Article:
Review: ‘Magnus’

Drifting between drollery and moodiness, philosophically minded pic is a profound emotional experience.

Gently drifting between drollery and moodiness, philosophically minded Estonian pic “Magnus” is a profound emotional experience. “Inspired by true events,” this astounding debut from 26-year-old helmer-scripter Kadri Kousaar is well-mounted and occasionally visually innovative. Frank and funny characters prevent yarn from sliding into a morose malaise while it contemplates life’s big questions. Unfortunately, pic drops the ball in final and unnecessary reel. Film is currently suppressed in Estonia due to legal reasons instigated by an “acquaintance of the prototype.” Prominent slots at major fests are assured, but international prospects may also pay dividends for brave distribs.

Story begins as handsome youth Magnus (Kristjan Kasearu) and his dishevelled roly-poly father (Mart Laisk) take a ferry trip to a wilderness reserve for their first real holiday together. Flashbacks reveal a chaotic childhood where a sickly Magnus was present while his father took drugs and recruited women for German pornography. His sluttish hysterical banshee mother (Merle Jaager) knows her son is headed for trouble, but her admonishments are meaningless.

Aware that his divorced parents didn’t expect him to live beyond 16 due to a precarious lung condition, Magnus the child experiments with his power over life and death. Like placing a bet with God, the boy believes that his ability to complete tasks — like leaving school within a certain time frame — will ensure his survival through the day.

During his teen years, Magnus takes to “life-affirming” experiences like sex and drugs, but by his early 20s this results in biological indifference and then hospitalisation due to an intentional overdose.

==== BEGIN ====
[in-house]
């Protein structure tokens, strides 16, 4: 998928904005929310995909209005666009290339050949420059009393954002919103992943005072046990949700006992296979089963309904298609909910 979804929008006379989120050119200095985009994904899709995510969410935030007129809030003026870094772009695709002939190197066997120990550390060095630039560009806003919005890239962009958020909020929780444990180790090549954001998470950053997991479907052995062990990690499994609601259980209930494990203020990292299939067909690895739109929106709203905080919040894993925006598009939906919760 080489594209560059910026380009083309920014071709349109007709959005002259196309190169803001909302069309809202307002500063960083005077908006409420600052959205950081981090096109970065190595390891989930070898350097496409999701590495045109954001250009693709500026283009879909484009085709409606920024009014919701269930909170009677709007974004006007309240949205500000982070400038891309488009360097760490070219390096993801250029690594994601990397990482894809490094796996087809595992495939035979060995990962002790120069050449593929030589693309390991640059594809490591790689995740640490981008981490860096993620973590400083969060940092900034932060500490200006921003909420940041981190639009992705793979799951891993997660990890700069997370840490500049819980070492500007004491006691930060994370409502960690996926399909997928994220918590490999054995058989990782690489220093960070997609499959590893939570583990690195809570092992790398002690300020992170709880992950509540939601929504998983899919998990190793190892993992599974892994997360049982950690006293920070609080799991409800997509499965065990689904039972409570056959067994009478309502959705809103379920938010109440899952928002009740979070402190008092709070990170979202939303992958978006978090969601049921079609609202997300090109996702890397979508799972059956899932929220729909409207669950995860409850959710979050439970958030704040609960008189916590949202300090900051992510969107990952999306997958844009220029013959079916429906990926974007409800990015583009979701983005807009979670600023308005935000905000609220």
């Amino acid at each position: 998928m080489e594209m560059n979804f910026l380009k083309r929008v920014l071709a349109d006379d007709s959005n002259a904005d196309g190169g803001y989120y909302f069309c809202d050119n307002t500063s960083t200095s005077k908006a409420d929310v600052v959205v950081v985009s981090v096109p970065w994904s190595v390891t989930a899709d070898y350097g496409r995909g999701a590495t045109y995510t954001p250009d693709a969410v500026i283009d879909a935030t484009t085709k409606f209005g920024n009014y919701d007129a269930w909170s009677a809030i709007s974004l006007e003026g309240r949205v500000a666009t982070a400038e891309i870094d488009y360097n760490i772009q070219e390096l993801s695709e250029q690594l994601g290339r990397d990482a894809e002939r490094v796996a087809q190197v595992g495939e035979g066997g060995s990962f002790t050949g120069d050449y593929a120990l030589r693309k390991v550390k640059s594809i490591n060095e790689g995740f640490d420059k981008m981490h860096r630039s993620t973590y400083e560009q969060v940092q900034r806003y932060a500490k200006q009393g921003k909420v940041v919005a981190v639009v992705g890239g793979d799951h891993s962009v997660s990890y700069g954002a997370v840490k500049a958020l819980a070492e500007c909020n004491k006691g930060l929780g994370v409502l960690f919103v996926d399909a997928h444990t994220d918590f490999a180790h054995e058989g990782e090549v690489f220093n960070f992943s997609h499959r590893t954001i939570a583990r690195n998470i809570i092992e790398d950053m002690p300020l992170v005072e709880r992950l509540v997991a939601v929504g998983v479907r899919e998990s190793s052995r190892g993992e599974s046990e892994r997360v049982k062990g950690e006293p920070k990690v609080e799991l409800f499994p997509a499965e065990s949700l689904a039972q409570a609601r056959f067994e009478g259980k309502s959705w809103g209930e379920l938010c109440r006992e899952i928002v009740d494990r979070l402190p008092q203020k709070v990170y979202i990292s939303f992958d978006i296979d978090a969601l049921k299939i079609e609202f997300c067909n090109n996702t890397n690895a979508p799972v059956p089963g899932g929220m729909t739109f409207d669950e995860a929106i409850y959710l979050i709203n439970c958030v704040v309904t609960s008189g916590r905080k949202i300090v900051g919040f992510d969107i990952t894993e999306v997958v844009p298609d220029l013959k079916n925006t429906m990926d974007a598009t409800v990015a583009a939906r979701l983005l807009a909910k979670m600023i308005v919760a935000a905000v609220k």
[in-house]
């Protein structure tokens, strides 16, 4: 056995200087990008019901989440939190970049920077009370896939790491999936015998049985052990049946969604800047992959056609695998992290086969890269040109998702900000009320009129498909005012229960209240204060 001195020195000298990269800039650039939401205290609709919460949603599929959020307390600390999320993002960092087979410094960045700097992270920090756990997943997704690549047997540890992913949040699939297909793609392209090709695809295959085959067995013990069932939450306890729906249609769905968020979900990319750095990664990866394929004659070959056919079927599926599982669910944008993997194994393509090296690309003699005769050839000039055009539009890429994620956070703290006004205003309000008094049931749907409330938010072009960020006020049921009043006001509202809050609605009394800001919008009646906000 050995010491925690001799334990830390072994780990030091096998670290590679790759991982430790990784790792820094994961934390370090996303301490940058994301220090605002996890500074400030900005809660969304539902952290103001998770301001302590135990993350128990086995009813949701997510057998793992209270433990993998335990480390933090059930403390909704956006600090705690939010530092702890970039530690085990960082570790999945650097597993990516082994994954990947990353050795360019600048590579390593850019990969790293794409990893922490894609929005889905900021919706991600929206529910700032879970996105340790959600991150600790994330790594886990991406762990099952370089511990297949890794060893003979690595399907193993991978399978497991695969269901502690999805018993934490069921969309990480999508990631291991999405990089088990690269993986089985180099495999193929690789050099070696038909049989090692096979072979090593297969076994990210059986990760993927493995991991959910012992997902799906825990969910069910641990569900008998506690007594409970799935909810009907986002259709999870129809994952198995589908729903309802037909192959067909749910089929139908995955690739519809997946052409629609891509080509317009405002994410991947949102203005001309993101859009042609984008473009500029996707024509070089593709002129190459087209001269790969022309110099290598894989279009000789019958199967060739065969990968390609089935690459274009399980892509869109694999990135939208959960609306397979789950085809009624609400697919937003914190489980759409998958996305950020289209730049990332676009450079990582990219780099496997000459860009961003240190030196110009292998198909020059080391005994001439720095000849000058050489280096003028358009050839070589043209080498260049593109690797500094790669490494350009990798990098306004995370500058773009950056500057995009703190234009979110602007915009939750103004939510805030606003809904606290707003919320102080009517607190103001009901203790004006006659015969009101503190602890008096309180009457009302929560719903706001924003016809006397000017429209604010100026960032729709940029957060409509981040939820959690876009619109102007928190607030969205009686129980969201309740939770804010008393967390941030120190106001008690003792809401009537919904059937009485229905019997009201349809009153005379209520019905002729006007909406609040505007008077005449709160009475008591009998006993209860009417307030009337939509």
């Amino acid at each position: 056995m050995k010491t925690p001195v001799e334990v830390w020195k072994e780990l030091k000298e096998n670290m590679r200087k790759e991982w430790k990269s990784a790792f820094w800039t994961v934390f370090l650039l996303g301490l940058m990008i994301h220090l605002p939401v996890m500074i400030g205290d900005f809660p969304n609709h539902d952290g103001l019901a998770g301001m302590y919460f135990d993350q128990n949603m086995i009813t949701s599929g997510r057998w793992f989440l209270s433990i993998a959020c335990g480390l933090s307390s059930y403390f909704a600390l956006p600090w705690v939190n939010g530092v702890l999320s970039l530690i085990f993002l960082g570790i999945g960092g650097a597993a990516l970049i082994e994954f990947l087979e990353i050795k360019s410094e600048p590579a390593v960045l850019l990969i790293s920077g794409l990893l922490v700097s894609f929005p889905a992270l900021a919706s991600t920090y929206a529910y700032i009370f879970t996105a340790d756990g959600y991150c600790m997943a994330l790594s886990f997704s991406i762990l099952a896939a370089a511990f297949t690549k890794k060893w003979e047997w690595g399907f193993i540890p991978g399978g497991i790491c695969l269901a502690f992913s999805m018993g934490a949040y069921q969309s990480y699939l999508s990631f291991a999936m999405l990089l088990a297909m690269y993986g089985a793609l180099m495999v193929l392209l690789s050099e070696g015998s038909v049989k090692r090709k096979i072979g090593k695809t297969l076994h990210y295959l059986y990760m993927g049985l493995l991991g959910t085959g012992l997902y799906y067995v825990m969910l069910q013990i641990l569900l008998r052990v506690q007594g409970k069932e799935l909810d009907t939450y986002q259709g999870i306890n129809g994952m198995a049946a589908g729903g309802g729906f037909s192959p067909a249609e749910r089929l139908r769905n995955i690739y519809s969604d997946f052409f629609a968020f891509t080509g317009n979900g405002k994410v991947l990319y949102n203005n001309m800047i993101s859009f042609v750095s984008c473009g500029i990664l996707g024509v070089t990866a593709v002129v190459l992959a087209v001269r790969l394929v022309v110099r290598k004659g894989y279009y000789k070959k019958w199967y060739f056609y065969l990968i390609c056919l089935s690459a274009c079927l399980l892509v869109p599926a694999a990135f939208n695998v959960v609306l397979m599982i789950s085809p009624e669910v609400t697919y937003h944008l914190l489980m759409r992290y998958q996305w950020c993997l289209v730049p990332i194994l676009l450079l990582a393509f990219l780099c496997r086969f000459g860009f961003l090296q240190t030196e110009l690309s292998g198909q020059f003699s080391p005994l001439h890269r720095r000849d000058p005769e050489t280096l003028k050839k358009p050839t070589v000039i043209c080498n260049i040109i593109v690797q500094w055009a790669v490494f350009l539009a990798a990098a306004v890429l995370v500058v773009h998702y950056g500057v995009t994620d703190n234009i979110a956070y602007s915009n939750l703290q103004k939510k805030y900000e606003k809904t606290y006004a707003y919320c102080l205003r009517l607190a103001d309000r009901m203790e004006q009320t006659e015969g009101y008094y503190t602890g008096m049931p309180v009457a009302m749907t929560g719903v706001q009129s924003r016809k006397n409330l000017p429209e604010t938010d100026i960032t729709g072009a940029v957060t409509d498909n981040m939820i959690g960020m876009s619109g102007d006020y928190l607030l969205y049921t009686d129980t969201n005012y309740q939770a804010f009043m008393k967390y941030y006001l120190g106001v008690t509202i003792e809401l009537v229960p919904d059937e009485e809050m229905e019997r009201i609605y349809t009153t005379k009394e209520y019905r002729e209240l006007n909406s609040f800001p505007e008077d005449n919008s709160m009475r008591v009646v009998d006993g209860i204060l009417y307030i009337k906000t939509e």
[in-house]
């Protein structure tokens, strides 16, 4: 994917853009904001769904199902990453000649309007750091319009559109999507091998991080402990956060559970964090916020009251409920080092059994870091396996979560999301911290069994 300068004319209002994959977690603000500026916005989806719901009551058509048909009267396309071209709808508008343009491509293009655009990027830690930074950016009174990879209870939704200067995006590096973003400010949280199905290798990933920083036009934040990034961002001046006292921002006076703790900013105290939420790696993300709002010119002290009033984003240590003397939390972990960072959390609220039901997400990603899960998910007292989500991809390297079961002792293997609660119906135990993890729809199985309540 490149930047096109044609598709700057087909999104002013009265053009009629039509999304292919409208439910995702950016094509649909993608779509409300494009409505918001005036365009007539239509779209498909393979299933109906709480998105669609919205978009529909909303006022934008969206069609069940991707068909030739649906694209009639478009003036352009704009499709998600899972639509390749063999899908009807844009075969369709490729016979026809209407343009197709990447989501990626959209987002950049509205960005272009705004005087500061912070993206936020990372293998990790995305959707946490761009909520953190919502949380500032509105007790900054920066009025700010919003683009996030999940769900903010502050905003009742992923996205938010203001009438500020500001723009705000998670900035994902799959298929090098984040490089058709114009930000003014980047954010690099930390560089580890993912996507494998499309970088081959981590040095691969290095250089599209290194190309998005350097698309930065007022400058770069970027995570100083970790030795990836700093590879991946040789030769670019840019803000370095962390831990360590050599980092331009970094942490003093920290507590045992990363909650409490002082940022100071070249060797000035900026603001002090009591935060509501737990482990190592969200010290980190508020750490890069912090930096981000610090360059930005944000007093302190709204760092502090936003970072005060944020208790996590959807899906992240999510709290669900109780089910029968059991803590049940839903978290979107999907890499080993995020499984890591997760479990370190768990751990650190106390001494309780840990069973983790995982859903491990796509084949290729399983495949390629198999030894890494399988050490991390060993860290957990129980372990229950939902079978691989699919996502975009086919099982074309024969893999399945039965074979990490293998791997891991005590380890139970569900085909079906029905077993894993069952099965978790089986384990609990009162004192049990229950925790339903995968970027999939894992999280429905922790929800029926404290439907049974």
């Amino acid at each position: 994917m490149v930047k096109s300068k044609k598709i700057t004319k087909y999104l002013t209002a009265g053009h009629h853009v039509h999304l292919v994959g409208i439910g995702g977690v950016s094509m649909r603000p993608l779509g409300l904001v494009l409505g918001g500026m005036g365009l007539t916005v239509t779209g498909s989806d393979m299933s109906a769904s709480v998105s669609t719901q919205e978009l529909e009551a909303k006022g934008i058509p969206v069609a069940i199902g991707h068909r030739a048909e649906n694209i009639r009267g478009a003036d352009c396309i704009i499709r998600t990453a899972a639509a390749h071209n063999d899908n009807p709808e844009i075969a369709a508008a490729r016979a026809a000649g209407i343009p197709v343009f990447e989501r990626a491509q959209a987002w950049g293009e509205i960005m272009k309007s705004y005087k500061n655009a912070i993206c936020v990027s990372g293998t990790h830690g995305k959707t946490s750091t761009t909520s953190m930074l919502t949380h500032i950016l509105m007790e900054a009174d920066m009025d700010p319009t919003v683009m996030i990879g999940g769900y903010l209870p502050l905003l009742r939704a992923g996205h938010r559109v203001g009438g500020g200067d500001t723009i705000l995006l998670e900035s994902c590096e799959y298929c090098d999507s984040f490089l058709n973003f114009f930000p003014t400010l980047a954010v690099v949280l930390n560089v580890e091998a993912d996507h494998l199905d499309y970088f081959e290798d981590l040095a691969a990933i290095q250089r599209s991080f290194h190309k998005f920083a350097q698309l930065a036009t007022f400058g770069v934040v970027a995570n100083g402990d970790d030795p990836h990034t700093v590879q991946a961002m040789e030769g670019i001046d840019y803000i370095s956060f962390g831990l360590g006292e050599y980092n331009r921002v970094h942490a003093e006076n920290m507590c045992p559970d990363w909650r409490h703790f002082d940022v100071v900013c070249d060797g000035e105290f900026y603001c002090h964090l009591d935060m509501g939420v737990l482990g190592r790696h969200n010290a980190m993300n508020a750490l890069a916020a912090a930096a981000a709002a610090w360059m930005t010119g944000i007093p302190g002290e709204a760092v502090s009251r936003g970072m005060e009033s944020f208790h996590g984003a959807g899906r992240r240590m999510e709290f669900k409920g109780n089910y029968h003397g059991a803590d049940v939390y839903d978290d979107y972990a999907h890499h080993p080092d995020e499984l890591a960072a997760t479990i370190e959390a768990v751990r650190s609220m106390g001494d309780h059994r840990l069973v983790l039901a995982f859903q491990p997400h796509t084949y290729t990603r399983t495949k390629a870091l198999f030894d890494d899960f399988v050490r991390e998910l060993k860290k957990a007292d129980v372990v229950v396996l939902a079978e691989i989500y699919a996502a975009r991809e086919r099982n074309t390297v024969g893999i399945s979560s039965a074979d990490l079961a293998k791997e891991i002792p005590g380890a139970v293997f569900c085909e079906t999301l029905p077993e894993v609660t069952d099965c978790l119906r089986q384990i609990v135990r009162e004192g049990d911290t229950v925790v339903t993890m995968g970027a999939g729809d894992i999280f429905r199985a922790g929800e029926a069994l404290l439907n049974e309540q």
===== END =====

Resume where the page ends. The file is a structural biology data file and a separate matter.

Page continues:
Realizing that he has been remiss in his administration of paternal duties, Magnus’ wayward father takes his discharged son home. Co-habitation and the sharing of prostitutes and drugs only emphasizes their differences: Dad’s appetites are continuing unabated while Magnus contemplates suicide and spirituality.

Narrative gradually circles back to the opening ferry trip and while on holiday the two men merely co-exist. Pic reaches an unsurprising, but moving conclusion, but is then awkwardly post-scripted by an extended monologue from a principal character for the final reel.

Estonian pop star Kasearu is beatific in the title role and makes for a wonderfully bemused and sad protagonist. Supporting thesps are all strong but pic is completely stolen by Laisk’s beguiling portrayal of the shamelessly self-indulgent father. Laisk is, in contradiction of standard disclaimer, described in brackets, by final crawl as playing himself. He gives a seamless performance of a man enraptured by his own audacious behavior, providing plenty of laugh out loud amusement in what could have been very dry fare.

Helmer’s script and direction takes several creative risks and, except for the final counterproductive post-script device, all pay off handsomely.

Kousaar’s talent is enhanced by the good judgment of not being too timid with her creative gambles or overusing them as many first-timers do.

Visually delightful lensing by Polish cinematographer Pawel Sobczyk cleverly underlines film’s quasi-mystical dimensions. Music by Set Fire to Flames is evocative and, at times, uncomfortably piercing and hypnotic like a rusted playground swing swaying in the breeze. Tech credits are superb.




A Donus Films (United Kingdom), Vitamin K Film (Estonia) production. (International sales: Onoma, Paris.) Produced by Donal Fernandes. Directed, written by Kadri Kousaar.


Camera (color), Pawel Sobczyk; editor, Kaspar Kallas; music, Set Fire to Flames; production designer, Leen Vorno; sound, (Dolby) Olger Bernadt. Reviewed at Cannes Film Festival (Un Certain Regard), May 18, 2006. Running time: 85 MIN. (Estonian dialogue)


Magnus - Kristjan Kasearu Father - Mart Laisk Mother - Merle Jaager Sister - Kerli Toim Psychiatrist - Marika Korolev Girl from hospital - Anu Aaremae

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